GatorZone.com Senior Writer
TAMPA, Fla. – Urban Meyer has kept the letter all these years. It was written 25 years ago when Meyer was finishing up his undergraduate degree at the University of Cincinnati and knew he wanted to pursue a career in coaching.
The letter from Penn State coach Joe Paterno – in response to correspondence from Meyer – didn’t contain the news the 21-year-year Meyer wanted to hear at the time.
“I asked him if he would be interested in at least talking to me about a position on his staff as a graduate assistant,’’ Meyer said during an Outback Bowl luncheon this week. “Coach Paterno was gracious enough to send me back a letter saying that after I get a little more experience, maybe come back and we’ll take a look at you as a potential graduate assistant.’’
Meyer looked over at Paterno as he ended the story.
“I’m going to send it off on Jan. 2 and see if I have enough experience now,’’ he said.
It’s been that kind of week for Meyer here, a celebratory and relaxed sendoff as he prepares to coach his final game after six seasons as Florida’s head coach. All Meyer has done during his time at UF is go 64-15 and win two national championships entering Saturday’s showdown with the Nittany Lions in the 25th Anniversary Outback Bowl.
More than the impressive on-the-field accomplishments, Meyer helped change the culture around the program that incoming coach Will Muschamp takes over on Sunday.
Meyer created the Gator Walk, renewed the connection with former players, and the program’s success under his leadership elevated Florida into perhaps more of a national program than it already was when he took over in 2005.
The Gators won BCS national titles in 2006 and 2008, and during the 2007 season, Florida quarterback Tim Tebow became the first sophomore in history to win the Heisman Trophy. In 2009, the Gators were ranked No. 1 and went 12-0 in the regular season before losing to Alabama in the SEC Championship Game.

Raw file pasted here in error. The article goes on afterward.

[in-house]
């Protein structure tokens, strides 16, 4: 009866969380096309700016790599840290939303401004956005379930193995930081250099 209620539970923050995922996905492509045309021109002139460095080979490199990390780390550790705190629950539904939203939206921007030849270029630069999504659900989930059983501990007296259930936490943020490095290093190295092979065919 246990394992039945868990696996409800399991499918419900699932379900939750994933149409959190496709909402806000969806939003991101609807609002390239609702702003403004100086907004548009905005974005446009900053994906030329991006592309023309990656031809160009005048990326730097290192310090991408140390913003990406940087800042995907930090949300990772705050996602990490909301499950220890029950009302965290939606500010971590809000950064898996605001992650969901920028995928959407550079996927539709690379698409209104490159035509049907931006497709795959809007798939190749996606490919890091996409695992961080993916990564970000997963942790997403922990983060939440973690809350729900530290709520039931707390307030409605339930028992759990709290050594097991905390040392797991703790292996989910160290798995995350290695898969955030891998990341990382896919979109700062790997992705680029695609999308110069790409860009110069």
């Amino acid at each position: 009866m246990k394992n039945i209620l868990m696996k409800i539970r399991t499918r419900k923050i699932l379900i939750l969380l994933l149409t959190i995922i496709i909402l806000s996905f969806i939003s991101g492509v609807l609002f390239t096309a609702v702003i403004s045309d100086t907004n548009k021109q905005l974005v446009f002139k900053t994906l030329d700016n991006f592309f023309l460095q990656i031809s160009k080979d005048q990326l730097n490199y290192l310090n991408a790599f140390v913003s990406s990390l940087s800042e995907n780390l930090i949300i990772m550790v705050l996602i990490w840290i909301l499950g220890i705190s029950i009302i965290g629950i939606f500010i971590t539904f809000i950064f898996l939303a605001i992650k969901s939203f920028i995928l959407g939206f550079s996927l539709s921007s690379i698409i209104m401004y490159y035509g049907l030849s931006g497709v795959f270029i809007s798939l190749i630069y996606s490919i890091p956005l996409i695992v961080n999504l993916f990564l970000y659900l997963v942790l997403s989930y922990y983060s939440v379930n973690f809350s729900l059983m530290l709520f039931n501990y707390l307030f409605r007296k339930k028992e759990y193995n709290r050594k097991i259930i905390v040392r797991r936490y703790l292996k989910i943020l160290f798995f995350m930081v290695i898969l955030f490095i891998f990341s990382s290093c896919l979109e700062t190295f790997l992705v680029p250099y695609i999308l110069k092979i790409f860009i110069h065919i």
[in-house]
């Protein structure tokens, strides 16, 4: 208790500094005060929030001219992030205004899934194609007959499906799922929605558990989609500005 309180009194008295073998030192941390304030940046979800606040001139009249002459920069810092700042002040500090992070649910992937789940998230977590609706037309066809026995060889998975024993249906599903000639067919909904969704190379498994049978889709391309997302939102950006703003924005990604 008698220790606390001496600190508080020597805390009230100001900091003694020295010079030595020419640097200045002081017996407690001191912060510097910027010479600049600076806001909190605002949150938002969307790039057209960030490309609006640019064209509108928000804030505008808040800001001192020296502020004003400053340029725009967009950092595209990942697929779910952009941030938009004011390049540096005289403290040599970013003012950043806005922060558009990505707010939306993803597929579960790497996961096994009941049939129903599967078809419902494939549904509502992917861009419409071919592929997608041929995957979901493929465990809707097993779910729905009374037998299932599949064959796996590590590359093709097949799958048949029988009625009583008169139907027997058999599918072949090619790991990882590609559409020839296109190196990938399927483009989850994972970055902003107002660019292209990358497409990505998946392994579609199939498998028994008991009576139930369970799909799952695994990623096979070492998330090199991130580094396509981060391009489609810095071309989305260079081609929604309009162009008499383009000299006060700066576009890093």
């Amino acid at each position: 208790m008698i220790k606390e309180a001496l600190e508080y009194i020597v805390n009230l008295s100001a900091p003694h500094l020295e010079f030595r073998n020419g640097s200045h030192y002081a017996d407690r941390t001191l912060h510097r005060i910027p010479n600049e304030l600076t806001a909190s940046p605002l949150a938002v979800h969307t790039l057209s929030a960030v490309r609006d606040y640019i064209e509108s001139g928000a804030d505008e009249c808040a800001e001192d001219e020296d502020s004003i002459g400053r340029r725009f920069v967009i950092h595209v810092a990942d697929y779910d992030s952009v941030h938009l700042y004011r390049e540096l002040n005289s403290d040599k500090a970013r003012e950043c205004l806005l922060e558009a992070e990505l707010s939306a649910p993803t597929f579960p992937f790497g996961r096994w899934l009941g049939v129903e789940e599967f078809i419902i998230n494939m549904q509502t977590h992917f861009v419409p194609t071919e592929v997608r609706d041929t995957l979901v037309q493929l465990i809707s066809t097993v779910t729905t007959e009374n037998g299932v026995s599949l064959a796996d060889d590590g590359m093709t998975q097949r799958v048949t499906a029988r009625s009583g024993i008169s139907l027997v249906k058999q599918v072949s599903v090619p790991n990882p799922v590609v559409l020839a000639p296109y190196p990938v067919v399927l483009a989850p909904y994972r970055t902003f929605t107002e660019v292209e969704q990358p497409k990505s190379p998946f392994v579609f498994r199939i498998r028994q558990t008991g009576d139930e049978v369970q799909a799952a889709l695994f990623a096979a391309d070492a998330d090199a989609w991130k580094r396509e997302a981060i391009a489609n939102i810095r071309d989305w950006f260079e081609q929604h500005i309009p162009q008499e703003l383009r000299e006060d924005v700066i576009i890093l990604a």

Meyer’s tenure was never boring and produced as many national championships as Paterno has won in his 45 seasons at Penn State.
But when talking to those closest to Meyer – his players – they say there is a completely different and deeper side to the highly intense and focused coach than just what fans saw on the sidelines.
Here is what several Gators had to say when asked what their lasting memory of Meyer will be:
Senior linebacker Brandon Hicks --
Hicks is going to remember the animated Meyer cheering on players during UF’s “Bloody Tuesday’’ practices. Hicks said players often chuckled when watching film of the sessions, especially glimpses of Meyer making wild body gestures as he reacted to hard hits and tried to motivate players.
“It’s like the funniest thing to see,’’ Hicks said. “You want a coach with good spirits and humor and who has a good feel for each and every person on his field.’’
Hicks knows how he wants Saturday to play out: an animated Meyer having plenty to cheer about.
“We are going to do everything we possibly can to get this win,’’ Hicks said. “I know it’s going to be an emotional time for all of us. He’s going to have some tears. Not everybody can say they had a great coach like that.’’
Senior linebacker/defensive lineman Duke Lemmens –
Lemmens came all the way from Westlake Village, Calif., to play for the Gators. Meyer was the primary reason.
The way Meyer spoke about his players – helping them reach their goals, building a team with people from different background – it all stuck with Lemmens when it was time to make a college choice.
“Best decision to this day that I’ve ever made in my entire life,’’ Lemmens said. “I’ll be forever thankful for that.’’
Lemmens said Meyer didn’t just give lip service to making a connection with his players. He lived it every day, asking the players about their classes, their families and just being one of the guys around the team’s football facilities.